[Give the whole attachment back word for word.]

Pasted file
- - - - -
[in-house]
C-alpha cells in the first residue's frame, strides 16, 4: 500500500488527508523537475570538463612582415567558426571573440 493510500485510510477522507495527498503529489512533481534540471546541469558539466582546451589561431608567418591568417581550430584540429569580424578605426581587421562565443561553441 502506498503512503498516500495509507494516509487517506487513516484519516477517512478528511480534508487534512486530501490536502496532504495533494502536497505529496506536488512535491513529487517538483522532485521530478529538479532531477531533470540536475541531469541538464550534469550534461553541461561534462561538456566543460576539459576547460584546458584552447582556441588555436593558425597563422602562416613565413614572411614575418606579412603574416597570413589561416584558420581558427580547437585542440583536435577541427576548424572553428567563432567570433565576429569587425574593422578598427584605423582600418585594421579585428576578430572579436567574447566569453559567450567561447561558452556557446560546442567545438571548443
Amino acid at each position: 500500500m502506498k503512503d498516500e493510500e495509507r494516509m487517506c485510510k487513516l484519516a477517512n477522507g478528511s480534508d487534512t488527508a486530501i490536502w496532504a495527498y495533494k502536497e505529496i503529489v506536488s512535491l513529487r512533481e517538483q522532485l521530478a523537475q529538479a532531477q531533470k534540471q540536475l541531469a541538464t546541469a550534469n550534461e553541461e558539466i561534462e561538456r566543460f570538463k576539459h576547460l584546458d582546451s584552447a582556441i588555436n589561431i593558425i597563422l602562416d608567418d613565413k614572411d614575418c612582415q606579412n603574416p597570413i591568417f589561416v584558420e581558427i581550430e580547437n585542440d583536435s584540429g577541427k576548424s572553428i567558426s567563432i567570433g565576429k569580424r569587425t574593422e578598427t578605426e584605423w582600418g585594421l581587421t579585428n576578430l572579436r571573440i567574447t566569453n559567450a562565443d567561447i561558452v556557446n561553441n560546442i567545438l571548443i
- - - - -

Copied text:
[in-house]
C-alpha cells in the first residue's frame, strides 16, 4: 500500500488527508523537475570538463612582415567558426571573440 493510500485510510477522507495527498503529489512533481534540471546541469558539466582546451589561431608567418591568417581550430584540429569580424578605426581587421562565443561553441 502506498503512503498516500495509507494516509487517506487513516484519516477517512478528511480534508487534512486530501490536502496532504495533494502536497505529496506536488512535491513529487517538483522532485521530478529538479532531477531533470540536475541531469541538464550534469550534461553541461561534462561538456566543460576539459576547460584546458584552447582556441588555436593558425597563422602562416613565413614572411614575418606579412603574416597570413589561416584558420581558427580547437585542440583536435577541427576548424572553428567563432567570433565576429569587425574593422578598427584605423582600418585594421579585428576578430572579436567574447566569453559567450567561447561558452556557446560546442567545438571548443
Amino acid at each position: 500500500m502506498k503512503d498516500e493510500e495509507r494516509m487517506c485510510k487513516l484519516a477517512n477522507g478528511s480534508d487534512t488527508a486530501i490536502w496532504a495527498y495533494k502536497e505529496i503529489v506536488s512535491l513529487r512533481e517538483q522532485l521530478a523537475q529538479a532531477q531533470k534540471q540536475l541531469a541538464t546541469a550534469n550534461e553541461e558539466i561534462e561538456r566543460f570538463k576539459h576547460l584546458d582546451s584552447a582556441i588555436n589561431i593558425i597563422l602562416d608567418d613565413k614572411d614575418c612582415q606579412n603574416p597570413i591568417f589561416v584558420e581558427i581550430e580547437n585542440d583536435s584540429g577541427k576548424s572553428i567558426s567563432i567570433g565576429k569580424r569587425t574593422e578598427t578605426e584605423w582600418g585594421l581587421t579585428n576578430l572579436r571573440i567574447t566569453n559567450a562565443d567561447i561558452v556557446n561553441n560546442i567545438l571548443i